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Stalled drive, late fumble hamper Panthers in 20-14 loss

Corydon Central football coach Jason Timberlake didn’t need to say much during the post-game huddle after his team’s 20-14 loss to Paoli Friday night.
The players knew exactly how and why the squad suffered its sixth straight setback: they snatched defeat from the jaws of victory. Not once, but twice.
Two times Corydon Central was inside the Rams’ five-yard line and two times the team came up empty.
In a season where miscues have been magnified ten-fold, it was just another in a long line of growing pains for a club coming off its best season ever.
‘Mistakes in critical situations,’ Timberlake said. ‘By far, as an entire team, the effort on both offense and defense was better than it had been. But mistakes will kill you.
‘When you get the ball deep in their territory, you can’t afford to let up on a play and hope someone else picks up your man. You can’t fumble the ball. You just can’t make mistakes, period. I don’t care who the team is, if you make the mistakes that we’re making, you are going to get beat.’
One of the slip-ups came midway through the second quarter, when the club marched 40 yards in seven plays. With the ball at Paoli’s five-yard line on first and goal, and the home team leading 14-8, it looked as if the Panthers were going to blow the game open.
Instead, they blew up.
The team was called for a false start. Junior quarterback Josh Windell was sacked for a six-yard loss and injured his arm. Corydon was whistled for an illegal shift. Then it was called for holding. Freshman back-up quarterback Richard Armstrong was thrown for a nine-yard loss.
By the time the fiasco was over, Corydon was faced with fourth-and-forever from the Rams’ 37.
The Panthers punted the ball and held Paoli on downs. Then Corydon went three-and-out and punted back.
Five plays later, the Rams knotted the score when David Conley rambled in from nine yards out . The extra point try failed, which set the halftime score 14-all.
The visitors’ second possession of the third quarter ended in the game’s final touchdown.
Senior running back Matt Smith darted untouched through the heart of the Panthers’ defense and rambled 65 yards for the score, his second of the game. The PAT conversion try failed, however, which provided a glimmer of hope for the hosts.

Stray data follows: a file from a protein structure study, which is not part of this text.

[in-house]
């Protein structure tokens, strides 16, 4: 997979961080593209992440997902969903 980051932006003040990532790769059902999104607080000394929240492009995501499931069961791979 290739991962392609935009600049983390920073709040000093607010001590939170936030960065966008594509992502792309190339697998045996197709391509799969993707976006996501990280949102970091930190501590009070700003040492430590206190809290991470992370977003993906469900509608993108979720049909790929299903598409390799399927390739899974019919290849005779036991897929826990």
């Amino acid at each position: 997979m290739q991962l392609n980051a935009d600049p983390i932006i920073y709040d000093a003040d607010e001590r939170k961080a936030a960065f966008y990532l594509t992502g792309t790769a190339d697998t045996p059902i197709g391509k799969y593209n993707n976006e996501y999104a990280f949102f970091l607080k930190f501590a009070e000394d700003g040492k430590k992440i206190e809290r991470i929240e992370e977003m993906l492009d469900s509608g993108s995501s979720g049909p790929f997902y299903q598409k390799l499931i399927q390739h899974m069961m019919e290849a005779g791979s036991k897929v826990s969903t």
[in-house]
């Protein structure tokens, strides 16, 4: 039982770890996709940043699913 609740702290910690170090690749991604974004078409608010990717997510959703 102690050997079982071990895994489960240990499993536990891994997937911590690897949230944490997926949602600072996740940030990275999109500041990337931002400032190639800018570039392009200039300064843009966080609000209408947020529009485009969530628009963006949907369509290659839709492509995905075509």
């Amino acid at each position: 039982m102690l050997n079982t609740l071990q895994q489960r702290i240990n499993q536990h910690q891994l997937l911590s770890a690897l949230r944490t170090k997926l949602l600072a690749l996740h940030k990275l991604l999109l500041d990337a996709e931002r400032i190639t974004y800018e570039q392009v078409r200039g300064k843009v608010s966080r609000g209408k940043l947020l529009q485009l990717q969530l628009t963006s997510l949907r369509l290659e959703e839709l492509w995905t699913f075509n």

Corydon mounted a long, 15-play drive that carried from the third to fourth quarters, and got into the red zone before turning the ball over on downs.
The home team’s defense forced a Paoli punt as Corydon took over at the Rams’ 39.
On the third play from scrimmage, Windell connected with Shaun Walker for a 24-yard pass. Jason Ward carried the ball nine yards to the Rams’ six.
But there would be no joy in Mudville: Windell fumbled the snap. It looked as if the signal caller fell on the ball to retain possession, but Paoli emerged from the pile with the pigskin to effectively end the game.
‘We should have scored there, and we should have scored before halftime. If we punch the ball in there, we’d be up at the half 21-8 or at worst 21-14. Again, mistakes in critical situations killed us,’ Timberlake said. ‘I see this game as one we lost. Paoli didn’t beat us. We beat ourselves.’
Despite the heartbreaking loss, there were quite a few bright spots.
Corydon’s Billy Saulman gave his team a 7-0 lead in the first quarter on a five-yard option run around left end. On the first play of the second period, he scored again on a 70-yard romp along the left sideline.
Walker gained 109 yards on eight catches. It was the first time a Corydon receiver had topped the century mark since 2001, when Nevin Dunaway picked up 104 yards in a 25-21 loss to Paoli.
The Panthers (0-6) will be on the road Friday night against another Patoka Lake Athletic Conference opponent. West Washington is coming off its third win of the season.
To date, the Senators (3-3) have defeated Eastern Greene (2-4), Paoli (2-4) and Springs Valley (1-5).
‘They are a good, solid football team,’ Timberlake said. ‘They always field good teams up there. We just have to avoid the mistakes and the big plays that always seem to kill us.’